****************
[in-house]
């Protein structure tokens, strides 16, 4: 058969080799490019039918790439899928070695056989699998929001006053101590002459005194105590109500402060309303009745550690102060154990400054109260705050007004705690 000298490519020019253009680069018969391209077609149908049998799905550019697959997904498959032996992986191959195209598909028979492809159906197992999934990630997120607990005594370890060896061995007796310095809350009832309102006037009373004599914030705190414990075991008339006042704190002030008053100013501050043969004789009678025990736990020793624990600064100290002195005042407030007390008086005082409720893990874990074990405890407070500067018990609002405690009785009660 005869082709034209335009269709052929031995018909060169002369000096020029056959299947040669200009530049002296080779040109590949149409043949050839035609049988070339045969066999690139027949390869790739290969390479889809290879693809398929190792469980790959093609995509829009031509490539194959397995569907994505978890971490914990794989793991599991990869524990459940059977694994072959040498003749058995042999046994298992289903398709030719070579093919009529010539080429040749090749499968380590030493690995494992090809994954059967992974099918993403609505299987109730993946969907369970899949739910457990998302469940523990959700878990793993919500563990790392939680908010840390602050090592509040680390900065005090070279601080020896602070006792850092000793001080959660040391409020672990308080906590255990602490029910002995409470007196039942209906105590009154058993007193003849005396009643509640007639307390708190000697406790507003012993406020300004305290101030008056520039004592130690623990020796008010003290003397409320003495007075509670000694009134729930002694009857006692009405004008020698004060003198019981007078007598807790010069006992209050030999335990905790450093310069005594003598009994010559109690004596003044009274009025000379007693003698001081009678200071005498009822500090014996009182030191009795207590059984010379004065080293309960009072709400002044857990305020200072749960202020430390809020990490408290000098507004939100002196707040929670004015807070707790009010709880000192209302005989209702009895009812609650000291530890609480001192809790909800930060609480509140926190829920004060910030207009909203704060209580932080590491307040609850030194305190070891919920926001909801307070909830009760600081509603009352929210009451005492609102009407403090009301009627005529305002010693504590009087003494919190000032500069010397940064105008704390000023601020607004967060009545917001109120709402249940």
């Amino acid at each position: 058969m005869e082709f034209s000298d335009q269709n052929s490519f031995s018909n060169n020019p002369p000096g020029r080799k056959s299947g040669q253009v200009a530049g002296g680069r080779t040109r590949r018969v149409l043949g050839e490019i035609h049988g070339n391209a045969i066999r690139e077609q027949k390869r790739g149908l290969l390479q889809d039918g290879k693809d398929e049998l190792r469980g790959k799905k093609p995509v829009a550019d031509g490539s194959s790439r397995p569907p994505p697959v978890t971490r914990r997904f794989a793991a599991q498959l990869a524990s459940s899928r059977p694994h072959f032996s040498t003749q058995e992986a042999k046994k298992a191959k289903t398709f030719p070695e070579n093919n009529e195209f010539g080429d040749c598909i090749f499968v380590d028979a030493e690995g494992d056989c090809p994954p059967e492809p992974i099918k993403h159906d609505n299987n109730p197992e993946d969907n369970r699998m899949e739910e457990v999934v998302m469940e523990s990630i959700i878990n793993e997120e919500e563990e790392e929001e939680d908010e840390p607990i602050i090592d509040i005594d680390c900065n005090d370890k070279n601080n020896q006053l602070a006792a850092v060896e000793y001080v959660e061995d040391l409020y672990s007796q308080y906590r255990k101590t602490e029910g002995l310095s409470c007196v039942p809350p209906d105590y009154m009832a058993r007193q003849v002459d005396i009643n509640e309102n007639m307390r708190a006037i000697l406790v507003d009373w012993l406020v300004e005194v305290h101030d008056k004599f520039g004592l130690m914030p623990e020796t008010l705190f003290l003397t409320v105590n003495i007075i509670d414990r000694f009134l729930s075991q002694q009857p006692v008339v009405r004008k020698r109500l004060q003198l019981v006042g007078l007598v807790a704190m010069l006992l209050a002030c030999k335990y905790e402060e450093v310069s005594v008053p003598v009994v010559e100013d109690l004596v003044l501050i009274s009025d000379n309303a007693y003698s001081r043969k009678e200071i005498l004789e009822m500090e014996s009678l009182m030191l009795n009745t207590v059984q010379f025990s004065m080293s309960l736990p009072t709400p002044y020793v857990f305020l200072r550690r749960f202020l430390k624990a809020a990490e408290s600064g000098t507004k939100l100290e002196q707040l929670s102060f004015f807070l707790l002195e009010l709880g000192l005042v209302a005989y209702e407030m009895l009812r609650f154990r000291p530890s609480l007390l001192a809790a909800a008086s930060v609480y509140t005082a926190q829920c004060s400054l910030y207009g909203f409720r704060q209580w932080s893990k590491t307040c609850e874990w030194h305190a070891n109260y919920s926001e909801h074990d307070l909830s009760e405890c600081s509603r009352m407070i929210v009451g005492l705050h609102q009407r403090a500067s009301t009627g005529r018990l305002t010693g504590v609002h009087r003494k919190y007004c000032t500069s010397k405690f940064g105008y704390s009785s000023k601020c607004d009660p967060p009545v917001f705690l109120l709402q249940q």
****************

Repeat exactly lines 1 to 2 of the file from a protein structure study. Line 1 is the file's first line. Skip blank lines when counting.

[in-house]
């Protein structure tokens, strides 16, 4: 058969080799490019039918790439899928070695056989699998929001006053101590002459005194105590109500402060309303009745550690102060154990400054109260705050007004705690 000298490519020019253009680069018969391209077609149908049998799905550019697959997904498959032996992986191959195209598909028979492809159906197992999934990630997120607990005594370890060896061995007796310095809350009832309102006037009373004599914030705190414990075991008339006042704190002030008053100013501050043969004789009678025990736990020793624990600064100290002195005042407030007390008086005082409720893990874990074990405890407070500067018990609002405690009785009660 005869082709034209335009269709052929031995018909060169002369000096020029056959299947040669200009530049002296080779040109590949149409043949050839035609049988070339045969066999690139027949390869790739290969390479889809290879693809398929190792469980790959093609995509829009031509490539194959397995569907994505978890971490914990794989793991599991990869524990459940059977694994072959040498003749058995042999046994298992289903398709030719070579093919009529010539080429040749090749499968380590030493690995494992090809994954059967992974099918993403609505299987109730993946969907369970899949739910457990998302469940523990959700878990793993919500563990790392939680908010840390602050090592509040680390900065005090070279601080020896602070006792850092000793001080959660040391409020672990308080906590255990602490029910002995409470007196039942209906105590009154058993007193003849005396009643509640007639307390708190000697406790507003012993406020300004305290101030008056520039004592130690623990020796008010003290003397409320003495007075509670000694009134729930002694009857006692009405004008020698004060003198019981007078007598807790010069006992209050030999335990905790450093310069005594003598009994010559109690004596003044009274009025000379007693003698001081009678200071005498009822500090014996009182030191009795207590059984010379004065080293309960009072709400002044857990305020200072749960202020430390809020990490408290000098507004939100002196707040929670004015807070707790009010709880000192209302005989209702009895009812609650000291530890609480001192809790909800930060609480509140926190829920004060910030207009909203704060209580932080590491307040609850030194305190070891919920926001909801307070909830009760600081509603009352929210009451005492609102009407403090009301009627005529305002010693504590009087003494919190000032500069010397940064105008704390000023601020607004967060009545917001109120709402249940």